I’ve browsed some of the posts here and I’ve seen the language “My client has to want it more than I do,” used in a few of the posts. What does this mean, specifically? Why do you use this phrase in particular? It seems to refer to motivation — my client has to be motivated. Do you feel it’s a situation you get trapped in if your client is unmotivated? I think it’s a curious way of saying something and I’d like to understand the concept that this phrase describes. Thanks!
Is this part of client selection? Would you reject a client who doesn’t “want it” enough? How do you as a personal trainer work with a client’s (possibly fluctuating) levels of motivation and commitment to their program and goals?
Harris explained it very well. Here’s my take.
Hiring a trainer, in and of itself, isn’t enough to get results.
Having goals, in and of themselves, isn’t enough to get results.
Coming to a session with me, alone, isn’t enough to get results.
(I define “results” based on client’s definition – some are function based, some are weight based, some are aesthetic)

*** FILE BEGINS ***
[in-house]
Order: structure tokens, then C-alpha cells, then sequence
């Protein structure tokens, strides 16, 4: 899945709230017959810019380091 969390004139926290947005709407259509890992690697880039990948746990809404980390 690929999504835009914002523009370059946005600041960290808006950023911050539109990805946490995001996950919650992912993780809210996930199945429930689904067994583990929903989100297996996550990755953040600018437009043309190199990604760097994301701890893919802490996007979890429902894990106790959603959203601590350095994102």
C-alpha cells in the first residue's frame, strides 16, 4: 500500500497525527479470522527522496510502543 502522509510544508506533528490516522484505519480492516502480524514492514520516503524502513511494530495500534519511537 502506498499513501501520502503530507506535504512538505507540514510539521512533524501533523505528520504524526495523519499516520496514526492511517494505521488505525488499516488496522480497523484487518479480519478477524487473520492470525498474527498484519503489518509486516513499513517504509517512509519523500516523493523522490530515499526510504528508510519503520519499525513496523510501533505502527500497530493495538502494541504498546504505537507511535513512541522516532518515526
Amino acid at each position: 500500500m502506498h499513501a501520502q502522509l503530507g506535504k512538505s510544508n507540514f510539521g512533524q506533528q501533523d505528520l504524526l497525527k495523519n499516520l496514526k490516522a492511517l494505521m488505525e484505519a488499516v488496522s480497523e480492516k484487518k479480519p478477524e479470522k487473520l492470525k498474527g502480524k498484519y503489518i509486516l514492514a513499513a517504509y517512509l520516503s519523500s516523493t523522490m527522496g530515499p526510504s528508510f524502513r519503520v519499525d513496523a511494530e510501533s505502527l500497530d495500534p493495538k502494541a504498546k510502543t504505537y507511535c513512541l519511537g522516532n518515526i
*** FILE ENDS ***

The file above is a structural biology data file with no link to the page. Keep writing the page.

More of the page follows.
There’s a level of effort required within a training session – HARD WORK that’s needed. In your experience with group-ex, I’m sure you’ve noticed that some people work very hard in class and others barely wiggle, even though everyone gets the same encouragement. It’s possible to work to less than one’s potential in a one-on-one training session as well.
Even more than that because we can’t be with our clients all of the time, is a level of compliance during the hours they’re not training with us.
I want my clients to succeed. I’m passionate about what I do. But me wanting it for them doesn’t mean a thing if they don’t have the motivation to do the work.
Would I fire a client for not being motivated? Not really, no. Clients who aren’t motivated tend to fire themselves. They stop coming, or they don’t renew. But I prefer that not happen. When I see a client is having a down day, or a couple of down workouts in a row, that’s the time to address their motivation. NOT on their last session of a package.